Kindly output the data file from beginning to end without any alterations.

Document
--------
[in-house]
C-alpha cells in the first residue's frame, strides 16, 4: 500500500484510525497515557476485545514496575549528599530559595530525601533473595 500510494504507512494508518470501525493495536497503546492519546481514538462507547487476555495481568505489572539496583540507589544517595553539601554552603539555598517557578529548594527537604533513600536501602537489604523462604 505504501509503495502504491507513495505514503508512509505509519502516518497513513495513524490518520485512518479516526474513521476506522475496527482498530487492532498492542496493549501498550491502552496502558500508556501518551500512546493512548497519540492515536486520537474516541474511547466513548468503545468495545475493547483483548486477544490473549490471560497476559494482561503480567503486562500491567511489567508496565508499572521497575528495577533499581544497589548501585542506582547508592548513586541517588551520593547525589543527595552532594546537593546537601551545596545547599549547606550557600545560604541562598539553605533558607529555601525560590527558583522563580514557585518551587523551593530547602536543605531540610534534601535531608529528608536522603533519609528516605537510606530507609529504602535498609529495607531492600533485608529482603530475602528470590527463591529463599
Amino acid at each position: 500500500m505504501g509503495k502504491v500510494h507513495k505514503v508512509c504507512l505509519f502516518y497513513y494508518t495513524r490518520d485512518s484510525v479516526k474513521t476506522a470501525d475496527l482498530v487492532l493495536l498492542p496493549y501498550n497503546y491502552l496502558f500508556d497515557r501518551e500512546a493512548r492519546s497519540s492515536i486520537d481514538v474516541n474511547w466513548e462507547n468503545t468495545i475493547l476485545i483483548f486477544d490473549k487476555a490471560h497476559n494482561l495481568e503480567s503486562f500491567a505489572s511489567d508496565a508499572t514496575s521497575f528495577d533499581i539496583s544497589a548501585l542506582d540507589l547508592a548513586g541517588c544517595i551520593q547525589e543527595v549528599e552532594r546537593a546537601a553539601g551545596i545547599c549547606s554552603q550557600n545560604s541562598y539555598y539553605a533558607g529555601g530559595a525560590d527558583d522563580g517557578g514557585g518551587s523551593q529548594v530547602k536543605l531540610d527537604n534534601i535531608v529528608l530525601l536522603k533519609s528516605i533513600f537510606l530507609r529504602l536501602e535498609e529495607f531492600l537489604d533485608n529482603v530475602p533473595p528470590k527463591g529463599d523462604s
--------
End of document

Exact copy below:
[in-house]
C-alpha cells in the first residue's frame, strides 16, 4: 500500500484510525497515557476485545514496575549528599530559595530525601533473595 500510494504507512494508518470501525493495536497503546492519546481514538462507547487476555495481568505489572539496583540507589544517595553539601554552603539555598517557578529548594527537604533513600536501602537489604523462604 505504501509503495502504491507513495505514503508512509505509519502516518497513513495513524490518520485512518479516526474513521476506522475496527482498530487492532498492542496493549501498550491502552496502558500508556501518551500512546493512548497519540492515536486520537474516541474511547466513548468503545468495545475493547483483548486477544490473549490471560497476559494482561503480567503486562500491567511489567508496565508499572521497575528495577533499581544497589548501585542506582547508592548513586541517588551520593547525589543527595552532594546537593546537601551545596545547599549547606550557600545560604541562598539553605533558607529555601525560590527558583522563580514557585518551587523551593530547602536543605531540610534534601535531608529528608536522603533519609528516605537510606530507609529504602535498609529495607531492600533485608529482603530475602528470590527463591529463599
Amino acid at each position: 500500500m505504501g509503495k502504491v500510494h507513495k505514503v508512509c504507512l505509519f502516518y497513513y494508518t495513524r490518520d485512518s484510525v479516526k474513521t476506522a470501525d475496527l482498530v487492532l493495536l498492542p496493549y501498550n497503546y491502552l496502558f500508556d497515557r501518551e500512546a493512548r492519546s497519540s492515536i486520537d481514538v474516541n474511547w466513548e462507547n468503545t468495545i475493547l476485545i483483548f486477544d490473549k487476555a490471560h497476559n494482561l495481568e503480567s503486562f500491567a505489572s511489567d508496565a508499572t514496575s521497575f528495577d533499581i539496583s544497589a548501585l542506582d540507589l547508592a548513586g541517588c544517595i551520593q547525589e543527595v549528599e552532594r546537593a546537601a553539601g551545596i545547599c549547606s554552603q550557600n545560604s541562598y539555598y539553605a533558607g529555601g530559595a525560590d527558583d522563580g517557578g514557585g518551587s523551593q529548594v530547602k536543605l531540610d527537604n534534601i535531608v529528608l530525601l536522603k533519609s528516605i533513600f537510606l530507609r529504602l536501602e535498609e529495607f531492600l537489604d533485608n529482603v530475602p533473595p528470590k527463591g529463599d523462604s